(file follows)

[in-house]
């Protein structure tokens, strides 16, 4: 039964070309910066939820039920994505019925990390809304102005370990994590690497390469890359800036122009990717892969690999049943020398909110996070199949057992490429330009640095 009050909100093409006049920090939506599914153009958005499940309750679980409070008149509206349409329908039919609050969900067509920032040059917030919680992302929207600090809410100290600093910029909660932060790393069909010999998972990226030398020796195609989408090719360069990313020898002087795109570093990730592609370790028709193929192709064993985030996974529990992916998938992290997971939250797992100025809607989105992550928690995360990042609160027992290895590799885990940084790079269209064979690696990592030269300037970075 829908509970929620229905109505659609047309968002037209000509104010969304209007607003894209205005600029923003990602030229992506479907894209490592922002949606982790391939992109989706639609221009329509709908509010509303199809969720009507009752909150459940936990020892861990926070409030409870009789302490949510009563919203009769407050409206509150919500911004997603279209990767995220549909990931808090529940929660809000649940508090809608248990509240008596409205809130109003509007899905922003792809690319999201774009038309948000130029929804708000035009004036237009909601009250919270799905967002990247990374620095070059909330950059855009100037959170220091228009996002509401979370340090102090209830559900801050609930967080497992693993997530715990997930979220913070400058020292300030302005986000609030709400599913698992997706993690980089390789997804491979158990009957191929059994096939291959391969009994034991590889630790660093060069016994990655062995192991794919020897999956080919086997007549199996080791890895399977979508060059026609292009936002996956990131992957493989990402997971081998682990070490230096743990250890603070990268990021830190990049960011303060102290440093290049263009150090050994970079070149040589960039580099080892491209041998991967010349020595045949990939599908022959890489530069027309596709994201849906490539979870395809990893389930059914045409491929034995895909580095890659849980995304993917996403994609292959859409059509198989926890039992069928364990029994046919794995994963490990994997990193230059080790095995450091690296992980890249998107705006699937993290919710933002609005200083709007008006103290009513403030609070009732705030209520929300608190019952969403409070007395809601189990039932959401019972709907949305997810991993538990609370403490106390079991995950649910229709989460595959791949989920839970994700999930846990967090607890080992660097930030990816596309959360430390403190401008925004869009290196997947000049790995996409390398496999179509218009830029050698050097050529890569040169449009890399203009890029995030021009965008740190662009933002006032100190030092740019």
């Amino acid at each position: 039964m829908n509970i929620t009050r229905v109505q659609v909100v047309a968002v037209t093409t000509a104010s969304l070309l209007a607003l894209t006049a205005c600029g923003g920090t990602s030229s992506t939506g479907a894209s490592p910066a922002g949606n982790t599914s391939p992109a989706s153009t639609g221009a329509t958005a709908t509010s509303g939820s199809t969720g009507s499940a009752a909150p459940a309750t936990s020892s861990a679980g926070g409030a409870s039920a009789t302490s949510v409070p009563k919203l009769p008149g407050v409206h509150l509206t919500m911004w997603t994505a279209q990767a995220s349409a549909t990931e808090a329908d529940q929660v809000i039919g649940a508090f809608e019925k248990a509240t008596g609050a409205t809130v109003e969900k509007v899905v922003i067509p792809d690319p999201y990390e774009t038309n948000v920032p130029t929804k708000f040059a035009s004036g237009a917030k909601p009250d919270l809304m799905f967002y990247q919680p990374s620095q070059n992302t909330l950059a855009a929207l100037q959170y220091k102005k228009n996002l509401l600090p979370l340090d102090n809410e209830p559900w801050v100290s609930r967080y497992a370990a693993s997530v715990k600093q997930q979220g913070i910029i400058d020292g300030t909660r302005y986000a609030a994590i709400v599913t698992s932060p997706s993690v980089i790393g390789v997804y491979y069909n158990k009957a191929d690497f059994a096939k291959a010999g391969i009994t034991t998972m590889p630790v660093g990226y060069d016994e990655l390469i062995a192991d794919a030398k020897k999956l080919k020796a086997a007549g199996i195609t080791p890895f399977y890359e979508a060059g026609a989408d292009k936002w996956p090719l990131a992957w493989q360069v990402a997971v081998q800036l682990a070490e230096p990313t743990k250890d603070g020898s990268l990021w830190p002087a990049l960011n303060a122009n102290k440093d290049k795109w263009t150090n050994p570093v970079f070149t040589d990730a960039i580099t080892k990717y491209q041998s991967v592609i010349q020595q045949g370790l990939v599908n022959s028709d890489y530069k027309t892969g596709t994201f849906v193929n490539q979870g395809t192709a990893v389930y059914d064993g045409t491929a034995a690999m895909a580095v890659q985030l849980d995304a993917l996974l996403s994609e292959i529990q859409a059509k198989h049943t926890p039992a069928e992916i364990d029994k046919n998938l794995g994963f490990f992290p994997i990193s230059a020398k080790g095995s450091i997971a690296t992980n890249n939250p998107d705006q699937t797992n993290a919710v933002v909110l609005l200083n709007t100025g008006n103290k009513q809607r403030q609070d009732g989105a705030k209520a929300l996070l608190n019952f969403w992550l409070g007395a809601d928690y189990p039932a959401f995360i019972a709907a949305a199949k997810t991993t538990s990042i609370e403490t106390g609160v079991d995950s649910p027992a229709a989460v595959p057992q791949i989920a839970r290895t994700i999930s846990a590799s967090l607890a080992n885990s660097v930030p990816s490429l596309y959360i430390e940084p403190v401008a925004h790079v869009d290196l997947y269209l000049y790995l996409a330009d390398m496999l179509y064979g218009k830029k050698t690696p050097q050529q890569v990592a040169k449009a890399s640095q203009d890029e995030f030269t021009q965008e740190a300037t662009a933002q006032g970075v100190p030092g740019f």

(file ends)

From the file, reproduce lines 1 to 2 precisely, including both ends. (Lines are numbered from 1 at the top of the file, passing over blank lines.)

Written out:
[in-house]
């Protein structure tokens, strides 16, 4: 039964070309910066939820039920994505019925990390809304102005370990994590690497390469890359800036122009990717892969690999049943020398909110996070199949057992490429330009640095 009050909100093409006049920090939506599914153009958005499940309750679980409070008149509206349409329908039919609050969900067509920032040059917030919680992302929207600090809410100290600093910029909660932060790393069909010999998972990226030398020796195609989408090719360069990313020898002087795109570093990730592609370790028709193929192709064993985030996974529990992916998938992290997971939250797992100025809607989105992550928690995360990042609160027992290895590799885990940084790079269209064979690696990592030269300037970075 829908509970929620229905109505659609047309968002037209000509104010969304209007607003894209205005600029923003990602030229992506479907894209490592922002949606982790391939992109989706639609221009329509709908509010509303199809969720009507009752909150459940936990020892861990926070409030409870009789302490949510009563919203009769407050409206509150919500911004997603279209990767995220549909990931808090529940929660809000649940508090809608248990509240008596409205809130109003509007899905922003792809690319999201774009038309948000130029929804708000035009004036237009909601009250919270799905967002990247990374620095070059909330950059855009100037959170220091228009996002509401979370340090102090209830559900801050609930967080497992693993997530715990997930979220913070400058020292300030302005986000609030709400599913698992997706993690980089390789997804491979158990009957191929059994096939291959391969009994034991590889630790660093060069016994990655062995192991794919020897999956080919086997007549199996080791890895399977979508060059026609292009936002996956990131992957493989990402997971081998682990070490230096743990250890603070990268990021830190990049960011303060102290440093290049263009150090050994970079070149040589960039580099080892491209041998991967010349020595045949990939599908022959890489530069027309596709994201849906490539979870395809990893389930059914045409491929034995895909580095890659849980995304993917996403994609292959859409059509198989926890039992069928364990029994046919794995994963490990994997990193230059080790095995450091690296992980890249998107705006699937993290919710933002609005200083709007008006103290009513403030609070009732705030209520929300608190019952969403409070007395809601189990039932959401019972709907949305997810991993538990609370403490106390079991995950649910229709989460595959791949989920839970994700999930846990967090607890080992660097930030990816596309959360430390403190401008925004869009290196997947000049790995996409390398496999179509218009830029050698050097050529890569040169449009890399203009890029995030021009965008740190662009933002006032100190030092740019």